Most people get very nervous when they find out that they were in contact with someone who later tested positive and want to take the test right away. However, the first 5 days after the contact with that person there is a high probability that if you take the test you will get a false negative since the virus has not yet manifested itself. It is recommendable to wait at least 10 days after contact with that person to take the test. But keep in mind that the virus can appear up to 14 days after such contact (hence the two-week quarantine rule). Therefore, if you do the test on day 10 and you test negative, there is still a possibility that in the next few days you will begin to have symptoms.

6. Is the PCR test covered by Japanese health insurance?

If someone decides to take a PCR test on their own free will and not because the Health Center has indicated it, the test is NOT covered by Japanese medical security and therefore no discount is applied. The Health Center decides based on the symptoms or if it has been in close contact long enough with a person who has tested positive and is considered to be a possible positive for coronavirus.

7. Which countries require a COVID-19 Negative Certificate?

Currently there are very few countries that do not request a PCR test to enter the country, both for nationals and foreigners. Here below I leave an article with the requirements of several countries on the PCR test in case you want to check it. There may also be countries that decide if they require a PCR test or not depending on the departing country. However, these regulations often change from one day to the next depending on the country, or countries that until now did not request the PCR test decide to start requesting it. So I recommend you check with the embassy of the country you are going to travel to or the airline you are going to use. As I say, sometimes the regulations can change suddenly so it is better to check it again a few days before the trip.

8. If my flight is X day, when should I do the test?

In general, most countries are requesting a PCR test 72 hours before boarding the flight. This means that it is 72 hours before you leave Japan, not before you arrive in the country. Transfers do not count unless you leave the airport and re-enter. These are the most common rules, but each country sets its own rules. Some countries ask for it to be 48 hours before, others 96 hours. Or it is 72 hours before but before the entry to the country and not the departure time of the flight. So please check with the country’s embassy the regulations of each place.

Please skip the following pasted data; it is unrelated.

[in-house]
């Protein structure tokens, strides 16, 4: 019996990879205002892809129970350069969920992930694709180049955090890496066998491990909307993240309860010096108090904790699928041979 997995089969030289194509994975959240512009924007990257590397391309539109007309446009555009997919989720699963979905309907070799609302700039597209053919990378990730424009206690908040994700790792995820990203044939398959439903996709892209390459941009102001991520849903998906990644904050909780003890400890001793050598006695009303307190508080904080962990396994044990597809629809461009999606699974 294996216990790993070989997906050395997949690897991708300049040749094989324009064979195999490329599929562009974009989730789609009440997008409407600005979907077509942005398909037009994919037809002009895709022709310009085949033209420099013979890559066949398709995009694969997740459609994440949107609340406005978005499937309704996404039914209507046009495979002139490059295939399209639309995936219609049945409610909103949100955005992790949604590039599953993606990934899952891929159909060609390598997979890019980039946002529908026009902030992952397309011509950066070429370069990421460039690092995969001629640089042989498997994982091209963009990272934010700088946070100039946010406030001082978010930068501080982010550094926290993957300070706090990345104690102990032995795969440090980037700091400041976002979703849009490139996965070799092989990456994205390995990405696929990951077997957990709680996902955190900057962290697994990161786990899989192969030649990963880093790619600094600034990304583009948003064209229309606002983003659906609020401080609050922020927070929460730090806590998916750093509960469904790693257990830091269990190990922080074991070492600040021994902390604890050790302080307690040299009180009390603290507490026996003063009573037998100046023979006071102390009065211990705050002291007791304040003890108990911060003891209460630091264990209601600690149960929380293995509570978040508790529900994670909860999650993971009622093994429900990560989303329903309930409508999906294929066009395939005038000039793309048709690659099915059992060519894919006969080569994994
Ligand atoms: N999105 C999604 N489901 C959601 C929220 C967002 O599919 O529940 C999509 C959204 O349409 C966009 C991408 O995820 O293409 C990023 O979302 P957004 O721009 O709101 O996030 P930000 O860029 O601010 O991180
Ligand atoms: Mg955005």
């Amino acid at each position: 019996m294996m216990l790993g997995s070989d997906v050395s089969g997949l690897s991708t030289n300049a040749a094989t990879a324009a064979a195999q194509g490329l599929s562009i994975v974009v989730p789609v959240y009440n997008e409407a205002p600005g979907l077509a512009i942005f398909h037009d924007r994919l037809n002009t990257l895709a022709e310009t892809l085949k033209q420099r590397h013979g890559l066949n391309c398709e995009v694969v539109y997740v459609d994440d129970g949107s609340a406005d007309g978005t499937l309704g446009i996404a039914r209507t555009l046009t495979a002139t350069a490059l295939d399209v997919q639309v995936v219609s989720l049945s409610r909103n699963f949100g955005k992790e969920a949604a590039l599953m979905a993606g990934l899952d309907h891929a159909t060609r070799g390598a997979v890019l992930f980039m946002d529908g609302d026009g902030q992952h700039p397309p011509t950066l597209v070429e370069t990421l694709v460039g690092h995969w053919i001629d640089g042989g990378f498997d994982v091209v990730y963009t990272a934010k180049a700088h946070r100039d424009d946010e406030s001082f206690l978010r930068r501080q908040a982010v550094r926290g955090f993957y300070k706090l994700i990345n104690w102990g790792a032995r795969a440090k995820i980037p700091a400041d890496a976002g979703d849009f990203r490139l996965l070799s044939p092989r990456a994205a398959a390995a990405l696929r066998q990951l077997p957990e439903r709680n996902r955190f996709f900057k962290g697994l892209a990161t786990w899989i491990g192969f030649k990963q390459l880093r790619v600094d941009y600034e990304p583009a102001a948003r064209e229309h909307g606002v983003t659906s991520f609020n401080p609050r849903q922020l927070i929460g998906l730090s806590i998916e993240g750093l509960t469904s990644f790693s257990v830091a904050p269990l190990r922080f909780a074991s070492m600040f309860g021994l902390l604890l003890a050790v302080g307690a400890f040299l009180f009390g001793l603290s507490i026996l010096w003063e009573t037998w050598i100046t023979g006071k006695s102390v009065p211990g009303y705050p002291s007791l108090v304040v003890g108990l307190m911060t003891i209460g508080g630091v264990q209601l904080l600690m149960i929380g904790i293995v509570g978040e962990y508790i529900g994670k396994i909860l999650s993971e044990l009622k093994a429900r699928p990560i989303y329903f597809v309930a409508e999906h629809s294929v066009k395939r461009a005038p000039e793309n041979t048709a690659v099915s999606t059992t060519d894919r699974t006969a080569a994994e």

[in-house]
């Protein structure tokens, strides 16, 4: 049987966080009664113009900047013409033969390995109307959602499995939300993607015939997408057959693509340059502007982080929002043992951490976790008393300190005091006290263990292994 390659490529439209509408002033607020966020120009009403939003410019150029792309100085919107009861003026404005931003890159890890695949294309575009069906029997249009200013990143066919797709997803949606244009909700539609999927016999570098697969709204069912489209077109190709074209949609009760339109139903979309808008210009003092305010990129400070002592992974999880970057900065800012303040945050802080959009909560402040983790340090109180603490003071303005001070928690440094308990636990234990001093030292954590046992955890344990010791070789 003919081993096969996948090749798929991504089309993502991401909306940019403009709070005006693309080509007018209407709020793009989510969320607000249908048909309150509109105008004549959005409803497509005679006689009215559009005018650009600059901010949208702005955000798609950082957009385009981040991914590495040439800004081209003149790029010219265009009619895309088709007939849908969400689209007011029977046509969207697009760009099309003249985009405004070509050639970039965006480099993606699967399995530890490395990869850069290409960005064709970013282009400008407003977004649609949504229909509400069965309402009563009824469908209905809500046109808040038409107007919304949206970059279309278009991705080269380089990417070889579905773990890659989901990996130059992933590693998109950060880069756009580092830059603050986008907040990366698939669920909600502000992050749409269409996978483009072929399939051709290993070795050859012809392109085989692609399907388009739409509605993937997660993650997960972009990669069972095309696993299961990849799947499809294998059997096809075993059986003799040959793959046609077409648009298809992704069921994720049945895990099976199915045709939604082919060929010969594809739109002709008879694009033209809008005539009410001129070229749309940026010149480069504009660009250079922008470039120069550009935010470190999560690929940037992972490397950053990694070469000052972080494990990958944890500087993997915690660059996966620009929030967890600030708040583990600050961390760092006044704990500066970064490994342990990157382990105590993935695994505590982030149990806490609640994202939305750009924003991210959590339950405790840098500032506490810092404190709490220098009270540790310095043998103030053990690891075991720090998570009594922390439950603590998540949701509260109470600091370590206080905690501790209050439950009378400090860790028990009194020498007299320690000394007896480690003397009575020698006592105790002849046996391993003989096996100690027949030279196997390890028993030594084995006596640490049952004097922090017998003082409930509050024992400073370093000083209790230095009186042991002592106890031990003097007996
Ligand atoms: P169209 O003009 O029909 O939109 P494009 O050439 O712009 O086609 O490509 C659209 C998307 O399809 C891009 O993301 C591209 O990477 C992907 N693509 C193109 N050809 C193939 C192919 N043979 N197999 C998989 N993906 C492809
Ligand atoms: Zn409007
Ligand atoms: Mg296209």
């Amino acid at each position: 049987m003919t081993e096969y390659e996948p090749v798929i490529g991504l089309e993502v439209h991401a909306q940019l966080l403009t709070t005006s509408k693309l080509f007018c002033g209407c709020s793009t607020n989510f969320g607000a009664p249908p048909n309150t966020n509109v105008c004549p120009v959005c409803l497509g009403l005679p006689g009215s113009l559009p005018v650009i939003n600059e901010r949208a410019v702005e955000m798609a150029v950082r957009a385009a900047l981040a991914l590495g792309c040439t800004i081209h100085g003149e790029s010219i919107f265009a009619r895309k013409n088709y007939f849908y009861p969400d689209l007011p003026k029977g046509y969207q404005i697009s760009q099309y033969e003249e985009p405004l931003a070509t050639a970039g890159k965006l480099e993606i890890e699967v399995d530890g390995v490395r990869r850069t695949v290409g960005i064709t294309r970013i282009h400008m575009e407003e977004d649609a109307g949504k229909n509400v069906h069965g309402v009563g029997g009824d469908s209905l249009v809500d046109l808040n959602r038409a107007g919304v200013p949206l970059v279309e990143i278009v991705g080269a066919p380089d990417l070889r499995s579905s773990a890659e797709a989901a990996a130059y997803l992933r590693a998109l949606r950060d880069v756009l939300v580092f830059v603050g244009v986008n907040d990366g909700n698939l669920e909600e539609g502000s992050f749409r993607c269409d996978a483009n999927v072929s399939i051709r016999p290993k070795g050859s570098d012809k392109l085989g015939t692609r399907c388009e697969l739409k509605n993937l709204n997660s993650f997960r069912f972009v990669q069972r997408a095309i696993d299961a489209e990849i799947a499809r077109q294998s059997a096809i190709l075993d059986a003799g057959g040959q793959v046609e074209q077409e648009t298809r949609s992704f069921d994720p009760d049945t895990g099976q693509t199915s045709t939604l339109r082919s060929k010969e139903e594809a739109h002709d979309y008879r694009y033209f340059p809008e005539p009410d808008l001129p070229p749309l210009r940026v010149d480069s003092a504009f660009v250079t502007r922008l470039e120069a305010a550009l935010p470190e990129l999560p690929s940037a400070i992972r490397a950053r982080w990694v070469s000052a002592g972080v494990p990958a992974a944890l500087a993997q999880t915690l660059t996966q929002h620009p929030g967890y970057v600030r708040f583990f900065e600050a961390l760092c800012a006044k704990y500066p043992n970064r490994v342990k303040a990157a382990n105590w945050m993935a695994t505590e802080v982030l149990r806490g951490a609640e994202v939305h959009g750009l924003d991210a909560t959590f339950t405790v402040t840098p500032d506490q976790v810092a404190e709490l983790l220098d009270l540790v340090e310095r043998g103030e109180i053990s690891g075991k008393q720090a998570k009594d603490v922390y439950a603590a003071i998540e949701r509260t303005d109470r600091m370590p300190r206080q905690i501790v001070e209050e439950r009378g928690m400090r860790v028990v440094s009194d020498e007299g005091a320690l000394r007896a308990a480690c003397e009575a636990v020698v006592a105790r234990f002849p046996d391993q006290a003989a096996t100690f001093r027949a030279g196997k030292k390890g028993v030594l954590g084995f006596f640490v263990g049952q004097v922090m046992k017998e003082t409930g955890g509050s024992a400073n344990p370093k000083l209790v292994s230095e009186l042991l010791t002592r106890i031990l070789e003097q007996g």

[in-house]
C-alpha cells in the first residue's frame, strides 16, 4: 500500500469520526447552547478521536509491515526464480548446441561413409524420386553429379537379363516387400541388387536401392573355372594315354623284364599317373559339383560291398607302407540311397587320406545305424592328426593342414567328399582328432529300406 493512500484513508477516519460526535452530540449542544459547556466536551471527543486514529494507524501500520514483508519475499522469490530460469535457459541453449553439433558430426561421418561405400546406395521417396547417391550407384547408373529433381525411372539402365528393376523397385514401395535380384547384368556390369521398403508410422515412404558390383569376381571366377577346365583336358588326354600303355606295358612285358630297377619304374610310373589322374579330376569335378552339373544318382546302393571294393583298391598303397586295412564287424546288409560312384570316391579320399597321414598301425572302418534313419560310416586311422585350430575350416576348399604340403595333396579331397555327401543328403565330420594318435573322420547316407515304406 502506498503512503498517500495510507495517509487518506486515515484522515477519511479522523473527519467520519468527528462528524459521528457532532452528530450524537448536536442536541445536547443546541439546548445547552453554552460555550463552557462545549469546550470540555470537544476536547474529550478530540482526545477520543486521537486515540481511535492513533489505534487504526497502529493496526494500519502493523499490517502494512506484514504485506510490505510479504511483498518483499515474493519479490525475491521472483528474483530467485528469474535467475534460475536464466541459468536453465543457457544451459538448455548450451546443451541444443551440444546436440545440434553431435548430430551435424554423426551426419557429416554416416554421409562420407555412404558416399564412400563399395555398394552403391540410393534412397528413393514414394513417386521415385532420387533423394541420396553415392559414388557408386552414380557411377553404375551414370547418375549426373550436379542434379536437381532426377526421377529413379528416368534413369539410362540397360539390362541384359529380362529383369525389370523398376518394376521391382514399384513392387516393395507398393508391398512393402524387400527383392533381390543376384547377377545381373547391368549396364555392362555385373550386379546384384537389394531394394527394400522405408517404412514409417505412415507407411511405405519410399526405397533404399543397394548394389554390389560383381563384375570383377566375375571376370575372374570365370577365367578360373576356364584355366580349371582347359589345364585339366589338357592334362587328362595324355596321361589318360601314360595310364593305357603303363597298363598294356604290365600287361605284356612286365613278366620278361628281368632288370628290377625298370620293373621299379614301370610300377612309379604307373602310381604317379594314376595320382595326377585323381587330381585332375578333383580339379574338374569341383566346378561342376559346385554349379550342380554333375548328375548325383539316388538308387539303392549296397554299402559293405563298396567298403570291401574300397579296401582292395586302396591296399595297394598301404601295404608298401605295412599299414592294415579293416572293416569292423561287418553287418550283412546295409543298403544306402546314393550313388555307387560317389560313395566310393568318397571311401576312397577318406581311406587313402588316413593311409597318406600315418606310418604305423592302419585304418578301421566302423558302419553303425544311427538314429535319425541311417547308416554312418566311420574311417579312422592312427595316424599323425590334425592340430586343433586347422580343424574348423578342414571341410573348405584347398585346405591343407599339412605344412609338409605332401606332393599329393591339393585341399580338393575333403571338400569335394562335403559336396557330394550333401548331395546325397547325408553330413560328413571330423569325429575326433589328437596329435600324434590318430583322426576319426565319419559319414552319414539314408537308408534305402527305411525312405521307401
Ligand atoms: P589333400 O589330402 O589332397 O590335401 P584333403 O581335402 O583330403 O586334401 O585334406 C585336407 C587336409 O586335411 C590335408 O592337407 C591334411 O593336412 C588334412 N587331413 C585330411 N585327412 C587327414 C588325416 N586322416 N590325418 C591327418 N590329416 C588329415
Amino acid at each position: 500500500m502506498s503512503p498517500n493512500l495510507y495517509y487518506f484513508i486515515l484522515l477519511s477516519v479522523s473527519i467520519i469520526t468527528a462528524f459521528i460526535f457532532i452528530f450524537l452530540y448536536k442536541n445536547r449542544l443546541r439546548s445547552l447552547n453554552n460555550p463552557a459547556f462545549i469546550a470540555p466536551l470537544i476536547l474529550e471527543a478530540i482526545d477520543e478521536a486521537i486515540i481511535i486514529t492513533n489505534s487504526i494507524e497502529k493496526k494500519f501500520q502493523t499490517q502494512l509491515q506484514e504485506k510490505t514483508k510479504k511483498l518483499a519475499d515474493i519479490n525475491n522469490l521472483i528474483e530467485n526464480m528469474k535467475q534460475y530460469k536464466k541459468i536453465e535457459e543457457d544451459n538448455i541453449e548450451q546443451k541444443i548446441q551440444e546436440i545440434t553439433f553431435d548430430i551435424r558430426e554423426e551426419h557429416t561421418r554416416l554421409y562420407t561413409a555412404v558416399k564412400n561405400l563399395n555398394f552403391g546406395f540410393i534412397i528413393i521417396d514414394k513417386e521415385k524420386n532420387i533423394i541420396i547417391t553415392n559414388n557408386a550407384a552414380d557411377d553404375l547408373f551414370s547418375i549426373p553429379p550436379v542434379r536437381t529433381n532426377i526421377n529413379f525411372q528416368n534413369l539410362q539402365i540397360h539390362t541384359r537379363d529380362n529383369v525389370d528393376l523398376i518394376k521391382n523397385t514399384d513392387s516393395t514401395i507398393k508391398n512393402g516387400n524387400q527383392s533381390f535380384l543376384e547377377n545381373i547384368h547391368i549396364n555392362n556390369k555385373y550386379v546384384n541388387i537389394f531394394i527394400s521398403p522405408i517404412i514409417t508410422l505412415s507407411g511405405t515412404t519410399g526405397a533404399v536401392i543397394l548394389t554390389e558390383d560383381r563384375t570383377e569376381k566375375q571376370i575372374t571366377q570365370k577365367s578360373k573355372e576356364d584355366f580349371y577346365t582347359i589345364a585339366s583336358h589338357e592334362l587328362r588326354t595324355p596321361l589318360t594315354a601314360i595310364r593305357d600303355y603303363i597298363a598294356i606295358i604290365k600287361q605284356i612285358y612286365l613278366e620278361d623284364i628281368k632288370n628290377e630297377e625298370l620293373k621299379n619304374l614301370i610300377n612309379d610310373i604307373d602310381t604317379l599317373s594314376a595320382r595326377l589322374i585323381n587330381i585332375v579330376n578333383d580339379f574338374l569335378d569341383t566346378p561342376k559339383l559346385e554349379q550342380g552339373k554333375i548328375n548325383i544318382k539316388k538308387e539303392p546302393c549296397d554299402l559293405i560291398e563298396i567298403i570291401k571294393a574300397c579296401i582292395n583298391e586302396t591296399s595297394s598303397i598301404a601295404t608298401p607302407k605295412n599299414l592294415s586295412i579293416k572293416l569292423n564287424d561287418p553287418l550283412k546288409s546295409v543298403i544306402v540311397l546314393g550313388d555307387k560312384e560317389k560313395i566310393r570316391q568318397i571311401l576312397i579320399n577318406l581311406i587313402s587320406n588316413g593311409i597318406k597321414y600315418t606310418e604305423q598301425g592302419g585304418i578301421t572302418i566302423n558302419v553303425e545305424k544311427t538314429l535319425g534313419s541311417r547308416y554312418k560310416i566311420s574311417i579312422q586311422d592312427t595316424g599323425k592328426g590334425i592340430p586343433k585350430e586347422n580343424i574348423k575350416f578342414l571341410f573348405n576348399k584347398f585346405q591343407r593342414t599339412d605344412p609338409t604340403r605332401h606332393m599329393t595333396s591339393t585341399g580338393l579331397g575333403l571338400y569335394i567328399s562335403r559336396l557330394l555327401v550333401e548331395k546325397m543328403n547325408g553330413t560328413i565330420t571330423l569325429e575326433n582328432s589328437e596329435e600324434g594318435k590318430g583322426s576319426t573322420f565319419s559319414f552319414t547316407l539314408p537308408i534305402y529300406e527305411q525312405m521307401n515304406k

If it is 72 hours before the flight departure, it is recommendable to do the test 2 days before the departure date, since the results and certificates usually take one day. Sometimes you can get a result on the same day, but it has an extra charge. If for example, your flight leaves on January 20, you should take the test on January 18. The certificate has the day and time of the day you take the test, not the day you receive the certificate. In this case that I used as an example, the certificate would have a date of January 18, and it would be 72 hours from the time you took the PCR test.

9. Is the certificate of any clinic or hospital valid for traveling abroad?

The answer is no. If you want to take the PCR test because you suspect that you may have covid-19, you can go to any clinic. But if the reason for take the PCR test is that you need a negative certificate to get on the plane, you have to be careful because any clinic or simply a paper where it says you are negative is not valid. There are certain requirements for the certificate, especially in some countries or places like China, Thailand, Hawaii or Guam.

10. Should children or babies also take a PCR test?

As I said before, each country sets its own rules. There are countries that ask for a COVID-19 negative certificate even for children under 1-year-old, others only if they are over 5 years old, some for those over 12, etc. There is no standard for this case so again, check with the embassy of your country or the country to which you are traveling to make sure if your son or daughter also needs to take the PCR test or not.

I hope this article has helped you. If you have any other questions about the PCR test, or some part of what I have explained has not been clear to you, do not hesitate to contact us. Also, here are other articles related to the PCR test that may help you as well.